Two weeks ago I walked through the very last of the golden weather early in the morning in Hagley Park. Winter sunlight was filtering through an avenue of trees casting long shadows across grass and pathways and the leaves still clinging to some trees, were lit up in a blaze of gold, while others already stripped of their leaves were skeletal against the sky. And a golden carpet of fallen leaves, lit up my path, as more yellow leaves fluttered down around me.
Walking along a pathway beside the Avon River which winds it's way through a shaded area of deciduous woodland, you turn a corner and there is the sun - a low ball of silver fire in the sky. You catch your breath at the sight ahead of sunlight falling as a brilliant patch of light filtering through half bare branches lighting up the pathway. While distant trees still clinging to the last of their leaves in one last glorious burst of gold contrast with the dark bare shapes of trees still in shadow.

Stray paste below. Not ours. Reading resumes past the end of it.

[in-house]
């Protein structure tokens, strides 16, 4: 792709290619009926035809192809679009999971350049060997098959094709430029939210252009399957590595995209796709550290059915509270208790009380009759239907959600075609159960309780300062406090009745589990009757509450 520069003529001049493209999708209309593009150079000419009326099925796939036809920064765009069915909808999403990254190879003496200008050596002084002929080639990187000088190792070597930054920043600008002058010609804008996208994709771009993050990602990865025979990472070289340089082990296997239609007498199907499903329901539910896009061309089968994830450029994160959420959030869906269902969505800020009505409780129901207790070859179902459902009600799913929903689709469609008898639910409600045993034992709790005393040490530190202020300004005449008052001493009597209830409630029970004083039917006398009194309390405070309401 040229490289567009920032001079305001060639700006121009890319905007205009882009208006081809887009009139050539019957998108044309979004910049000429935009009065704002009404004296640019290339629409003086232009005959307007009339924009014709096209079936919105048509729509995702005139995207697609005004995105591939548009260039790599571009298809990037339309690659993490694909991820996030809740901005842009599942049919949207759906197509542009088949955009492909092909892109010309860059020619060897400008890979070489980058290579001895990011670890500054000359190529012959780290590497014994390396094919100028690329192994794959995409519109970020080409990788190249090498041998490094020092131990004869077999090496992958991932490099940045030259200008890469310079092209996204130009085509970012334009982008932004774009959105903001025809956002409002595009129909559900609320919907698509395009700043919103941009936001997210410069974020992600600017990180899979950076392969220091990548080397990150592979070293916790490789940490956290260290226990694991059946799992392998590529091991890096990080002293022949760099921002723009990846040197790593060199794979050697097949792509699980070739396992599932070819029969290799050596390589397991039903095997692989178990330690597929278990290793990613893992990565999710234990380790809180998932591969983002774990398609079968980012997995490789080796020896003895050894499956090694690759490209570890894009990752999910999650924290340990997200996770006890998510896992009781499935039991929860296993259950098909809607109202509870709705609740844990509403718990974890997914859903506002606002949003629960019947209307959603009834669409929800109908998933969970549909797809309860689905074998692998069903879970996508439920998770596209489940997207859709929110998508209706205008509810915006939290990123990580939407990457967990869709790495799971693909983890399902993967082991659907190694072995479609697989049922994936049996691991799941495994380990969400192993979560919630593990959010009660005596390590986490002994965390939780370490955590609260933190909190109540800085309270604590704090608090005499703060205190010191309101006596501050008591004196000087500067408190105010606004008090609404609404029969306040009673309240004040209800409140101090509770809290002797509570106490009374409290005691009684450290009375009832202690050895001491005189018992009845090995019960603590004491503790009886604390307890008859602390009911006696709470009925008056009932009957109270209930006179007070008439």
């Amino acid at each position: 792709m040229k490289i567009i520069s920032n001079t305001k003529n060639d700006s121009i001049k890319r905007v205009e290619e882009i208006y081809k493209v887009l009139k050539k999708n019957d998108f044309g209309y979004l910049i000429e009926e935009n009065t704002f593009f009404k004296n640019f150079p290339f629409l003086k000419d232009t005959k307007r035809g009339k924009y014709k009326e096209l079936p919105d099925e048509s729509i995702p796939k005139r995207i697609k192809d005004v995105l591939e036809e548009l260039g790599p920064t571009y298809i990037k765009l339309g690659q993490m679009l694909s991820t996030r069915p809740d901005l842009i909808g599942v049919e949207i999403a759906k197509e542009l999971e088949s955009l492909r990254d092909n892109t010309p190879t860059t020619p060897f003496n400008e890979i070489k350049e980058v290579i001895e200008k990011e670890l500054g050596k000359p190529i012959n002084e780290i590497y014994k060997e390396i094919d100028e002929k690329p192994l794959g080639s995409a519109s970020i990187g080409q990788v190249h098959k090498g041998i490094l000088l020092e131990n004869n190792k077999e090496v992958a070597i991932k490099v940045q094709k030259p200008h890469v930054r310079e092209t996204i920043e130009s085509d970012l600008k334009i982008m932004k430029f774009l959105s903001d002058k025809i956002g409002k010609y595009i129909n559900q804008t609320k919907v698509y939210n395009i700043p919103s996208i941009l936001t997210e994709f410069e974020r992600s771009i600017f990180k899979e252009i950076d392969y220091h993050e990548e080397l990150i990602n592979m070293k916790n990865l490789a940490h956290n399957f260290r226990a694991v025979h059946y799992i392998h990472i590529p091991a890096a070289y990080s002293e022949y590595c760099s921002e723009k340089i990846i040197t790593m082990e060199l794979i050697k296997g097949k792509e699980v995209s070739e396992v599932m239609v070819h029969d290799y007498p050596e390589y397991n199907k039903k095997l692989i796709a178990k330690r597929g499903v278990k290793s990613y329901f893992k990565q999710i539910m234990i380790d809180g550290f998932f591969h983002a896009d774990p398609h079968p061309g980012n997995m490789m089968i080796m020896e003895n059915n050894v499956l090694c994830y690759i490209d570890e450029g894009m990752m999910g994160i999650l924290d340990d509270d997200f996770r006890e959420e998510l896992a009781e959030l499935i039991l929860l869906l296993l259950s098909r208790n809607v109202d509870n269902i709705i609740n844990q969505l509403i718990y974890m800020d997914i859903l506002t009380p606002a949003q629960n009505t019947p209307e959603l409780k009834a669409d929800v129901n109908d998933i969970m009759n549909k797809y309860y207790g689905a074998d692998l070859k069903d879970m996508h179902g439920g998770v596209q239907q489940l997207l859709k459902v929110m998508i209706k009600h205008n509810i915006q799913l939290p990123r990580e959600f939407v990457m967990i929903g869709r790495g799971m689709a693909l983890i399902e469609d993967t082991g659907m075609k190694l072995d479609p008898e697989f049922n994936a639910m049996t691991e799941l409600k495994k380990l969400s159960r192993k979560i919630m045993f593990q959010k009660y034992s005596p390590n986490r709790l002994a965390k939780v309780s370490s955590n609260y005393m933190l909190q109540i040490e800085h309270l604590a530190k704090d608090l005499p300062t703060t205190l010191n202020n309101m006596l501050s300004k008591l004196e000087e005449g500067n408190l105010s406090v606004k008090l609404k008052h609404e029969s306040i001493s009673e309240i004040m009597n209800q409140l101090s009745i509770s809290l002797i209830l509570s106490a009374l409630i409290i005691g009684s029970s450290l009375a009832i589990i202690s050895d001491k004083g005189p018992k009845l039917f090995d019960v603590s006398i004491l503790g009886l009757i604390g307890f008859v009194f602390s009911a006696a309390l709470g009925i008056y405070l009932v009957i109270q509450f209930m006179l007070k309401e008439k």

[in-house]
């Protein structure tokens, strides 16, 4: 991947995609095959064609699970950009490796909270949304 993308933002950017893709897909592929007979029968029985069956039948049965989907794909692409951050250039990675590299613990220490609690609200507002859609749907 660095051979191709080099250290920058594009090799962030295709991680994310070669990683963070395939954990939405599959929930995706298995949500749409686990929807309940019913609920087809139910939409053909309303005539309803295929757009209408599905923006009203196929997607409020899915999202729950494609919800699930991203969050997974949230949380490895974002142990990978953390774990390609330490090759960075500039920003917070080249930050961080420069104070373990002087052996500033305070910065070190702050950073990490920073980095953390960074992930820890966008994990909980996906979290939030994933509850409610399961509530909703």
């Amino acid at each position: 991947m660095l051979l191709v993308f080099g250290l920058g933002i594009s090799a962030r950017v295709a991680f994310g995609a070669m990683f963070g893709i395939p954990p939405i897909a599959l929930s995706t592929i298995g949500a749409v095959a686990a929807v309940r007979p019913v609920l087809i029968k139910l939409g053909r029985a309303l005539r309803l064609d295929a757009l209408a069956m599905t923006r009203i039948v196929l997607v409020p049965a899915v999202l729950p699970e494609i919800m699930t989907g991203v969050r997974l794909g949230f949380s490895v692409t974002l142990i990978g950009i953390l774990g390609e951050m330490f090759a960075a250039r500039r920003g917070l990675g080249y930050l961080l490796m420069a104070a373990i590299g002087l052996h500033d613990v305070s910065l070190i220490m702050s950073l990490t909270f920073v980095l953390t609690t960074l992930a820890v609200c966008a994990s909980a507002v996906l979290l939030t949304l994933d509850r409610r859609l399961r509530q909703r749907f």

The Maple Border of the Botanic Gardens in Christchurch is one of my favourite places. There is something beautiful happening at every time of the year. In early winter the sculptural shapes of maple woodland are highlighted silver white by winter sunlight. They contrast with the last few maple leaves glowing golden in the background and the muted colours of Hydrangeas, crinkled and papery after frost. As these eventually drop and we are left with bare bushes, it's comforting to know that the emphasis will shift as the green of the Hellebores beneath, which have been understated all summer, will soon transform into a carpet of muted claret, pinks and white to add a fragile beauty to the winter scene.